UPDATE: the members of the commission have just announced a group resignation and have dissolved the commission.

All members of the commission dealing with the revolution’s victims were kicking and screaming today about the plenary session held last Thursday, April 12th. “The purpose of the plenary was to discuss the revolution’s wounded and martyrs. Our people were waiting for the plenary to come out with something. Instead we came out with a bunch of representatives who were simply practicing politics – even the assembly’s president [Mustafa Ben Jaafar] has a lot to do with this, and holds responsibility for what happened – the simplest of issues were not dealt with,” said Kaouther Ladgham, a member of Ennahda. The morning session of last Thursday’s plenary was intended to discuss the martyrs’ dossier. Yet due to the April 9th events and the heightened tensions its caused, conversations quickly degenerated into polarized rhetoric.

The commission specially dedicated to the revolution’s wounded and martyrs meets once a week – while the “foundational” commissions meet three times a week, each Monday, Tuesday, and Wednesday. Increased pressure was placed on the assembly this past week. The violent clashes between protesters and police forces on April 9th brought the issue back to the fore – this, along with the arrival of a delegation in defense of the wounded from Sidi Bouzid (who reached Tunis by foot), who were largely ignored by mainstream media.

The commission has largely been criticized for failing to address the issue head on and urgently enough. It’s been months since the ouster of the ZABA regime, yet most of the wounded remain untreated. Ladgham, the Ennahda representative from Tozeur, brought up the issue of psychological care as well. “Many of us are ignoring those who are suffering from psychological trauma after the revolution – including some doctors.

Some members of the commission cited the lack of proper legal framework as the primary impediment to the commission continuing its work. Others cited the lack of administrative support on a local level. For instance, medical treatment vouchers have yet to be equally distributed in the regions.

More than anything though, the commission expressed a grave dissatisfaction with the powers allocated to it. There was an implicit threat that was present in today’s discourse of dissolving the commission if it is not given adequate capabilities in implementing its decisions.

What is expected of us? Speedy decisions. The beginning of realizing our decisions. Generalizing our impact and making it more widespread – with the treatment cards, for example,” said Ladgham.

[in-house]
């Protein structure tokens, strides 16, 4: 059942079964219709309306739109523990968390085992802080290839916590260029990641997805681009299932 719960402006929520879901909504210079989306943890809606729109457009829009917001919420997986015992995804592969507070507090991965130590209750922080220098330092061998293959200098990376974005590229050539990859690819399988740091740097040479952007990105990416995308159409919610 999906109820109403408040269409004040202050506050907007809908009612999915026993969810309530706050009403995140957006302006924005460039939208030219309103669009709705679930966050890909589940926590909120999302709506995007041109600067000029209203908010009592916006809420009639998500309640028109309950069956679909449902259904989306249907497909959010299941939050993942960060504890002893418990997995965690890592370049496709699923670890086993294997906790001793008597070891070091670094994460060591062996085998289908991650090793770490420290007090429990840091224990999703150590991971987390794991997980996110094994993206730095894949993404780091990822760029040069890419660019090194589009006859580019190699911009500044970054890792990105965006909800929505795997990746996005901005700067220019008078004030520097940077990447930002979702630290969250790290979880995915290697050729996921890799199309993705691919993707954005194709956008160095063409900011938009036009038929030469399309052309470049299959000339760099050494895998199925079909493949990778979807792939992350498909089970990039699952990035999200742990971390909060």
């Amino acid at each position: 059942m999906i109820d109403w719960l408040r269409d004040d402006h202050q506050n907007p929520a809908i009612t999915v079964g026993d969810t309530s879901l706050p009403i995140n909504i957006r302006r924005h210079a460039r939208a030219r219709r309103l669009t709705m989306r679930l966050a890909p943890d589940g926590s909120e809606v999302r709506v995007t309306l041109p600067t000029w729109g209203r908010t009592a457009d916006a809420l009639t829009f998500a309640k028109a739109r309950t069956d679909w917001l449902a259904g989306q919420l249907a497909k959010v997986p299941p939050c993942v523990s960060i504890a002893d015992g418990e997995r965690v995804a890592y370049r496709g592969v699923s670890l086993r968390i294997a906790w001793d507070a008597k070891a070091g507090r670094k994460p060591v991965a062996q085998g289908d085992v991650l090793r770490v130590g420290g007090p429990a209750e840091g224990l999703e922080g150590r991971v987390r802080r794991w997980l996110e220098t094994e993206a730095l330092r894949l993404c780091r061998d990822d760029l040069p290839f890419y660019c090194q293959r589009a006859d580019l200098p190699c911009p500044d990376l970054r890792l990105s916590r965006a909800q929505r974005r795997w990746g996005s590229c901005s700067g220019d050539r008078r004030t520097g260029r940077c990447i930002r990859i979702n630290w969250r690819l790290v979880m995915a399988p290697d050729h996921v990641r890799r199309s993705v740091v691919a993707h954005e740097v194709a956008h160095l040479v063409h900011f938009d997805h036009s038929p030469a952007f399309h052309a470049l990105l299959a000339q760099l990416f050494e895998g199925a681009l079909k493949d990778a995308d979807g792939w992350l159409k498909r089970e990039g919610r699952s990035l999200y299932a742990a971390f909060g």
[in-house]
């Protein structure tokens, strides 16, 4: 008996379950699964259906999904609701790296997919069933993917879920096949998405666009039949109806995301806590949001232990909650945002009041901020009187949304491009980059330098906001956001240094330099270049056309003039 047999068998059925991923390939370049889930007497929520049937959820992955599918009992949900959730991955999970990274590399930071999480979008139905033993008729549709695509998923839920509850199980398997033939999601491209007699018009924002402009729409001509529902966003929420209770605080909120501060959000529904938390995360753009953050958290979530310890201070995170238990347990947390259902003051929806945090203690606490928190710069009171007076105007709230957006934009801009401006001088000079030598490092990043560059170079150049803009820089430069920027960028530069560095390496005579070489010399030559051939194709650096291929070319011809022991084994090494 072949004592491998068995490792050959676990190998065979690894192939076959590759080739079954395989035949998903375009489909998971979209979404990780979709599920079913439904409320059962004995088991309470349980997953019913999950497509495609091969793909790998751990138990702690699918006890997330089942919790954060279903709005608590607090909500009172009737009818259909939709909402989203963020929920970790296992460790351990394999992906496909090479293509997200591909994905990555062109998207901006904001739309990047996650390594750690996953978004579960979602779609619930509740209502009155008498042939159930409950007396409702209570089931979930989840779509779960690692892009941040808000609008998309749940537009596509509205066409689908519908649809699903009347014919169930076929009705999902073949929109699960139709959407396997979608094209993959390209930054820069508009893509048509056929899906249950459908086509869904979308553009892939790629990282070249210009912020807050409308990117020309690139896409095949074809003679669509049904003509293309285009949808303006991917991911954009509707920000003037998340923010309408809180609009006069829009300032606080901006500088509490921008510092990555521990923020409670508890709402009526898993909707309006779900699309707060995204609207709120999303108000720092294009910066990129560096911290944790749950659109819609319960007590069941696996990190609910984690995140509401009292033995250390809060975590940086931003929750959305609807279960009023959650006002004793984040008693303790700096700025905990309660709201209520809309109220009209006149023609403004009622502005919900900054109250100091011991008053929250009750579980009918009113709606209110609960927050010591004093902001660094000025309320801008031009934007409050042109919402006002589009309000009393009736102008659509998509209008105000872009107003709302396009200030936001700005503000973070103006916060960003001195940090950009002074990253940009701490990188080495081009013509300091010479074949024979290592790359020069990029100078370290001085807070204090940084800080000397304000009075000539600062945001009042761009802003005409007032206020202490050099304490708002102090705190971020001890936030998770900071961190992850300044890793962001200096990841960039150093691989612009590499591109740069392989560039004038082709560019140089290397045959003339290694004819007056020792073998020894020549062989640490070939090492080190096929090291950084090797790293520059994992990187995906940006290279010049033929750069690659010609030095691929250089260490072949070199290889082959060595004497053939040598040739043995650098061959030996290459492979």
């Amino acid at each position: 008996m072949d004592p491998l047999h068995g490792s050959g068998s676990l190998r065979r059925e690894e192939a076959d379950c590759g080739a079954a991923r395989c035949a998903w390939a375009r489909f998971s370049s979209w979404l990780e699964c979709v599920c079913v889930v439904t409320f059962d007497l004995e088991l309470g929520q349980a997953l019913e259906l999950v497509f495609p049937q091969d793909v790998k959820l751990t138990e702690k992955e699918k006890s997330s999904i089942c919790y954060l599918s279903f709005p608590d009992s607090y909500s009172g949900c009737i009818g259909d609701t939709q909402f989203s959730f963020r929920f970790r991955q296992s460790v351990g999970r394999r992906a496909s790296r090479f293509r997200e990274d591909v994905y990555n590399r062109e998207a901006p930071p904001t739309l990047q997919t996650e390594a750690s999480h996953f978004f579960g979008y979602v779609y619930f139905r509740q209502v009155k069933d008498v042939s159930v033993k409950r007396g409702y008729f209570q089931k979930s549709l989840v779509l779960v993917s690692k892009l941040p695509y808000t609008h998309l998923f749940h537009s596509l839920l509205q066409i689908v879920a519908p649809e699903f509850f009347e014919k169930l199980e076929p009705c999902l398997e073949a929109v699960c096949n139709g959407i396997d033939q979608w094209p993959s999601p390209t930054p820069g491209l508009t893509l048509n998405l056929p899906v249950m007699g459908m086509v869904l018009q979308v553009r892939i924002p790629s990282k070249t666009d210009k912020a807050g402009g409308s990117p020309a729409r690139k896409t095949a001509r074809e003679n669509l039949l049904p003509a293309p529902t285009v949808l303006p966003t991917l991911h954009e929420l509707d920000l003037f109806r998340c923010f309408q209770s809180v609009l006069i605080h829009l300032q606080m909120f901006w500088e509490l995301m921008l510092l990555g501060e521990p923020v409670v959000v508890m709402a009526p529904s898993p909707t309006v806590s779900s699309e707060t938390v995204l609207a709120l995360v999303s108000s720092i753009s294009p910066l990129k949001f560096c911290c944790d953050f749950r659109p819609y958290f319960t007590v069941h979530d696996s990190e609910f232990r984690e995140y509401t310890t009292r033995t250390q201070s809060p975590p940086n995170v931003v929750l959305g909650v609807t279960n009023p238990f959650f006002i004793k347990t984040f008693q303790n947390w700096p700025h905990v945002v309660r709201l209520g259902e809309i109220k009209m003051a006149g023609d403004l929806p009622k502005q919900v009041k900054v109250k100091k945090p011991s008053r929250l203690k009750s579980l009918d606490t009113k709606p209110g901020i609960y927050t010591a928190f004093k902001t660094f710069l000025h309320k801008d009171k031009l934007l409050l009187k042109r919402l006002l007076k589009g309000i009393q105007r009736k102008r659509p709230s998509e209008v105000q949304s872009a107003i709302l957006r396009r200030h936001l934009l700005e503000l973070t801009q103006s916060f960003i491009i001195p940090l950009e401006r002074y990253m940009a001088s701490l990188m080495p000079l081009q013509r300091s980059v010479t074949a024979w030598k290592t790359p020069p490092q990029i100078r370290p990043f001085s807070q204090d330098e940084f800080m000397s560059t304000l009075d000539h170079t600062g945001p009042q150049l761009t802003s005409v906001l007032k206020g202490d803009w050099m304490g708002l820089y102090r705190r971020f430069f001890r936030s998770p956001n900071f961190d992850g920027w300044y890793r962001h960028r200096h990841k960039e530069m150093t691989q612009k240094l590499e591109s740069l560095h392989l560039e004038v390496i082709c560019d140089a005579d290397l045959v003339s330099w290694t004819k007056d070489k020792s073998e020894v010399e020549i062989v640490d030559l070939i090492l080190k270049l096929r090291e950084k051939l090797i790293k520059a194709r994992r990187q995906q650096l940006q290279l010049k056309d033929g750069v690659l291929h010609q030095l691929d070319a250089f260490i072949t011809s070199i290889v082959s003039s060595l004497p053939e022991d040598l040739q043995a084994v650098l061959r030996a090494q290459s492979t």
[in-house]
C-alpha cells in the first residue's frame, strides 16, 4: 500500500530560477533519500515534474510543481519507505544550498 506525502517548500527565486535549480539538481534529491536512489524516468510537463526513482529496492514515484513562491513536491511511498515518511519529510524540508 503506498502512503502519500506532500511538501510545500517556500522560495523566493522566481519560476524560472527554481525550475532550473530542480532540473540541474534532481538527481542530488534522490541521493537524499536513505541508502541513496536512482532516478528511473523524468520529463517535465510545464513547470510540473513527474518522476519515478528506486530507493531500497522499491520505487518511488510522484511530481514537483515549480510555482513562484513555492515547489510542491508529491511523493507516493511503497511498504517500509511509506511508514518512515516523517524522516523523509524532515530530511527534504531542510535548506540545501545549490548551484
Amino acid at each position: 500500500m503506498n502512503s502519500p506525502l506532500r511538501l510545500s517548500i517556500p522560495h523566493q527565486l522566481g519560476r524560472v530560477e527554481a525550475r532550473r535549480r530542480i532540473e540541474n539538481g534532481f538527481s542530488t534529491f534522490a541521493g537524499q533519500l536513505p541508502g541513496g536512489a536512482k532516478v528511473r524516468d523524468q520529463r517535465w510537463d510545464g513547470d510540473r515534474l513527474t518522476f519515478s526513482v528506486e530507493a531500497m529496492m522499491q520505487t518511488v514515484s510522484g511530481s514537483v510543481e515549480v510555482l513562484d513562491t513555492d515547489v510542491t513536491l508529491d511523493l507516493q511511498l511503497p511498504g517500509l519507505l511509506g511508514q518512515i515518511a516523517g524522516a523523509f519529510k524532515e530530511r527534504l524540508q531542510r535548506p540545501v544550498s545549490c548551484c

To a certain extent, the assembly members are helpless in facing a very intricate web of bureaucracy and corruption. Mohamed Brahmi, a member of the commission, spoke of a young Kasserine native (an underdeveloped, interior region) who went to a hospital in Soussa to receive treatment – only to be sent back to Kasserine. “The doctor told him that he must get his REM done in Kasserine, and then come back to Soussa. This is impossible – we do not have the necessary medical equipment in Kasserine,” he said.

The commission complained of being a ‘decor’ body – with no real powers and no real ability granted to it to implement any of its decisions. The commission’s president, Yamina Zoghlami, complained of not even having a space to speak with the wounded. “They come visit us yet due to the assembly’s administration, we do not even have a reception area. We stand in the halls – and of course this is perceived negatively by them [the visitors],” said Zoghlami.

However, it is most interesting that the complaints voiced at today’s commission meeting were only voiced after the increased level of pressure – and after the popularization of the issue in the media and the general public. What was the commission doing months ago? Did these issues not exist? Why the flood of excuses today, and why have the responsible parties not been questioned or even asked for help? The level of bureaucracy and the persisting inefficiencies on municipal and state levels is challenging for a centralized body such as the commission – that is undeniable. But what is inexcusable is the lack of action on the commission’s end in asserting its legitimacy and effectiveness, both within the Constituent Assembly and with the country as a whole.

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